Bucs' Josh Freeman talks up backfield, embraces fewer pass attempts
You might not expect a conversation with an NFL quarterback hoping for a bounce-back season to be dominated by talk of his team’s running backs.
But as Bucs QB Josh Freeman took a brief break from instructing 200 kids at his football camp this morning at Wesley Chapel High School, he enthusiastically shared his optimism about the members of Tampa Bay’s backfield.
“(Rookies) Doug Martin and Michael Smith, those guys are so talented,” Freeman said. “You want to get the ball in their hands, get it to them in space and let them make some moves and make something happen. . . Obviously LeGarrette (Blount) is having good (practices). And one guy, Mossis Madu, that guy is shredding it right now. He is doing an awesome job. Our backfield is going to be great. I’m excited.”
The 2012 Bucs, if coach Greg Schiano has anything to say about it, will sport a run-first offense. But does this sit well with Freeman, who makes his living with a rifle of a right arm to deliver footballs down the field?
Actually, it seems Freeman bought in long ago. After all, he attempted 551 passes in 2011 – third-most in franchise history – and the result was a 4-12 finish. Huge scoreboard deficits were responsible for the unusually high number of passes, but whatever the reason, it wasn’t fruitful.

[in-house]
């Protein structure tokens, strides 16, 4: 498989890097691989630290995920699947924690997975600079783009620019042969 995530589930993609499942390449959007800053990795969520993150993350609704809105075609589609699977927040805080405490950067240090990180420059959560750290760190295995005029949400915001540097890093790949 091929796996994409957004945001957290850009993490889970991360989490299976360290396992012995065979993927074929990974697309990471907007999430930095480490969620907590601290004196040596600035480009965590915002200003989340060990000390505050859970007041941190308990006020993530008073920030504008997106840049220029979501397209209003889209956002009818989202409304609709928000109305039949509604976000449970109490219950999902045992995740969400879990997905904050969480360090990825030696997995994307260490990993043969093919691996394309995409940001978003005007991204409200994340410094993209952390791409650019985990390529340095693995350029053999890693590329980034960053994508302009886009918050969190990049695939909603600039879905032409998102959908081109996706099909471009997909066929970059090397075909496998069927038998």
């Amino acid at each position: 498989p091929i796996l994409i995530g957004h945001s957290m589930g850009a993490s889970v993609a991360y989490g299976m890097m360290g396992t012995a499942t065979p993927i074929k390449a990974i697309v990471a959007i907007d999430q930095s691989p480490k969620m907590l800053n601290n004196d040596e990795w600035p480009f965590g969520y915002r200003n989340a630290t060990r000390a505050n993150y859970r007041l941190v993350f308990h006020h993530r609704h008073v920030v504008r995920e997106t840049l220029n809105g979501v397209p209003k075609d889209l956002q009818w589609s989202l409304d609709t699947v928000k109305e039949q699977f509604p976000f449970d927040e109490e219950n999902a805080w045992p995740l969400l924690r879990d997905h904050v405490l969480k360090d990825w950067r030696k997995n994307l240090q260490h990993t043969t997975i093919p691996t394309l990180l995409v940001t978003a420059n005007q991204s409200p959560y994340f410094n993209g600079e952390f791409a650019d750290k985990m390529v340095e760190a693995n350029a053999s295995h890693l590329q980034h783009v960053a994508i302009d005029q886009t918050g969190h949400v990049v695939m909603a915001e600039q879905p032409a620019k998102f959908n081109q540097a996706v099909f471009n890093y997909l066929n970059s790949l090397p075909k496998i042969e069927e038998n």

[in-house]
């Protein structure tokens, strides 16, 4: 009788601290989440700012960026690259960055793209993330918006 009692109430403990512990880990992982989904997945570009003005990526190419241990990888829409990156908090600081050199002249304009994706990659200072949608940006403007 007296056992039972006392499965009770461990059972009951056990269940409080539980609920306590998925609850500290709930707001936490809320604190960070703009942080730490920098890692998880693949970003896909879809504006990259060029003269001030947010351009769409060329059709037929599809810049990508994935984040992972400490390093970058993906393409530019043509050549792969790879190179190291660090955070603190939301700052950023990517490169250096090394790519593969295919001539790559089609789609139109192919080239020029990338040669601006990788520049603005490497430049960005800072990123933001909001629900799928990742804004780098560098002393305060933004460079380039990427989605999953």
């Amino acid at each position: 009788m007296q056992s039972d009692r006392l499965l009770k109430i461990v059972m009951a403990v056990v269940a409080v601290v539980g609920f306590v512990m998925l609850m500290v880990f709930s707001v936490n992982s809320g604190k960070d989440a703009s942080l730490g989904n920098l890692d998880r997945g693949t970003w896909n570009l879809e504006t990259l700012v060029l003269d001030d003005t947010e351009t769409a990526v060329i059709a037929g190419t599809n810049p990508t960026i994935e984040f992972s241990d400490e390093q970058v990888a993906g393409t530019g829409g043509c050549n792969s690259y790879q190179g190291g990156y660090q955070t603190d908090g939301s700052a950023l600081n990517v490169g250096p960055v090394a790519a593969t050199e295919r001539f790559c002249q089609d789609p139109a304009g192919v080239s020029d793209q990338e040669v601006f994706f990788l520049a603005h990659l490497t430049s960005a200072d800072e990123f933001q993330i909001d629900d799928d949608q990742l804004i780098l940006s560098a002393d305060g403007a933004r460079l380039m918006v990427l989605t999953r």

So, when it comes to pass attempts, the Bucs and Freeman feel less is more.
“It’s about winning with me,” Freeman said. “If I go out and stink it up and we win, I’d be a lot happier than if I go out and throw for monster numbers and we lose. Coach Schiano obviously loves the running game. I love the running game. There’s no better feeling than when LeGarrette or any of our guys are out there tearing it up and you can sit back and pick apart a defense that’s worried about stopping the run.”
Another thing Freeman noted is that the Bucs’ new emphasis on running the ball first and foremost isn’t really, well, new.
“What people don’t realize is that, the past few years, other than a few games where I had to throw it out of necessity, we weren’t really a huge throwing team,” he said. “We’d throw it 25 times a game.
“(Former offensive coordinator) Greg Olson wasn’t super pass-heavy. You’d think he was because he had such an intricate passing system and he kind of took a lot of (Jon) Gruden’s stuff and made it his own. But we didn’t throw it that much.”